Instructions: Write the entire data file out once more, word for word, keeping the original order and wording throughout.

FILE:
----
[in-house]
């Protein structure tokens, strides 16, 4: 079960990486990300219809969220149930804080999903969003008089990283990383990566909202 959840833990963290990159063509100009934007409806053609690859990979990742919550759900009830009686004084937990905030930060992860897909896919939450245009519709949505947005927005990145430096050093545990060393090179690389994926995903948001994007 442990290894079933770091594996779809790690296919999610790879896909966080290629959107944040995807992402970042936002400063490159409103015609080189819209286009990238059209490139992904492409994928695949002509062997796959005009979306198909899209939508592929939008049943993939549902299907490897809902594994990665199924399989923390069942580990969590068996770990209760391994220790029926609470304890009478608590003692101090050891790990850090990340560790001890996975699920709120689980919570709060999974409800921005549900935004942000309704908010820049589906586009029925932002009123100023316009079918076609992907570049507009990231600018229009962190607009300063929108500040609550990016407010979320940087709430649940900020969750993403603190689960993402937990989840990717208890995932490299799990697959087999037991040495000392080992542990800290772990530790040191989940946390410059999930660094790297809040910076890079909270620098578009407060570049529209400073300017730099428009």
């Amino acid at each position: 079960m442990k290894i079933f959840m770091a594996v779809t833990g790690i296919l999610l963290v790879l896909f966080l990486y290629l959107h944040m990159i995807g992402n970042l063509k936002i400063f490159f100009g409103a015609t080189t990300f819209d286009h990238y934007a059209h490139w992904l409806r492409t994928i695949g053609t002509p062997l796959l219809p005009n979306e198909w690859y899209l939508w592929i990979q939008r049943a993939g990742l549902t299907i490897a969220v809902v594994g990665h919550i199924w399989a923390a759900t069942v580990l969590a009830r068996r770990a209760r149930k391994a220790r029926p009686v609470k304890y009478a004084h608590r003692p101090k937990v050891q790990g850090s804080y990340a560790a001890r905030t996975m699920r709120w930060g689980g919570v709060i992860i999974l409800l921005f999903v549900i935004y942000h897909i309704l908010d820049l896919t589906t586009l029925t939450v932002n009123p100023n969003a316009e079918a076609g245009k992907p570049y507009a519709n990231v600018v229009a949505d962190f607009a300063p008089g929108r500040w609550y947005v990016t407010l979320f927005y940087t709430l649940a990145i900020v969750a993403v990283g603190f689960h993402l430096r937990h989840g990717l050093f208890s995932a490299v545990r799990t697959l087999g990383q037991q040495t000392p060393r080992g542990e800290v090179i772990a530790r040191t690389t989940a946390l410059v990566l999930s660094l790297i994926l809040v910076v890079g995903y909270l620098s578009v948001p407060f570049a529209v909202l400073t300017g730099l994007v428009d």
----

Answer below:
[in-house]
């Protein structure tokens, strides 16, 4: 079960990486990300219809969220149930804080999903969003008089990283990383990566909202 959840833990963290990159063509100009934007409806053609690859990979990742919550759900009830009686004084937990905030930060992860897909896919939450245009519709949505947005927005990145430096050093545990060393090179690389994926995903948001994007 442990290894079933770091594996779809790690296919999610790879896909966080290629959107944040995807992402970042936002400063490159409103015609080189819209286009990238059209490139992904492409994928695949002509062997796959005009979306198909899209939508592929939008049943993939549902299907490897809902594994990665199924399989923390069942580990969590068996770990209760391994220790029926609470304890009478608590003692101090050891790990850090990340560790001890996975699920709120689980919570709060999974409800921005549900935004942000309704908010820049589906586009029925932002009123100023316009079918076609992907570049507009990231600018229009962190607009300063929108500040609550990016407010979320940087709430649940900020969750993403603190689960993402937990989840990717208890995932490299799990697959087999037991040495000392080992542990800290772990530790040191989940946390410059999930660094790297809040910076890079909270620098578009407060570049529209400073300017730099428009």
């Amino acid at each position: 079960m442990k290894i079933f959840m770091a594996v779809t833990g790690i296919l999610l963290v790879l896909f966080l990486y290629l959107h944040m990159i995807g992402n970042l063509k936002i400063f490159f100009g409103a015609t080189t990300f819209d286009h990238y934007a059209h490139w992904l409806r492409t994928i695949g053609t002509p062997l796959l219809p005009n979306e198909w690859y899209l939508w592929i990979q939008r049943a993939g990742l549902t299907i490897a969220v809902v594994g990665h919550i199924w399989a923390a759900t069942v580990l969590a009830r068996r770990a209760r149930k391994a220790r029926p009686v609470k304890y009478a004084h608590r003692p101090k937990v050891q790990g850090s804080y990340a560790a001890r905030t996975m699920r709120w930060g689980g919570v709060i992860i999974l409800l921005f999903v549900i935004y942000h897909i309704l908010d820049l896919t589906t586009l029925t939450v932002n009123p100023n969003a316009e079918a076609g245009k992907p570049y507009a519709n990231v600018v229009a949505d962190f607009a300063p008089g929108r500040w609550y947005v990016t407010l979320f927005y940087t709430l649940a990145i900020v969750a993403v990283g603190f689960h993402l430096r937990h989840g990717l050093f208890s995932a490299v545990r799990t697959l087999g990383q037991q040495t000392p060393r080992g542990e800290v090179i772990a530790r040191t690389t989940a946390l410059v990566l999930s660094l790297i994926l809040v910076v890079g995903y909270l620098s578009v948001p407060f570049a529209v909202l400073t300017g730099l994007v428009d």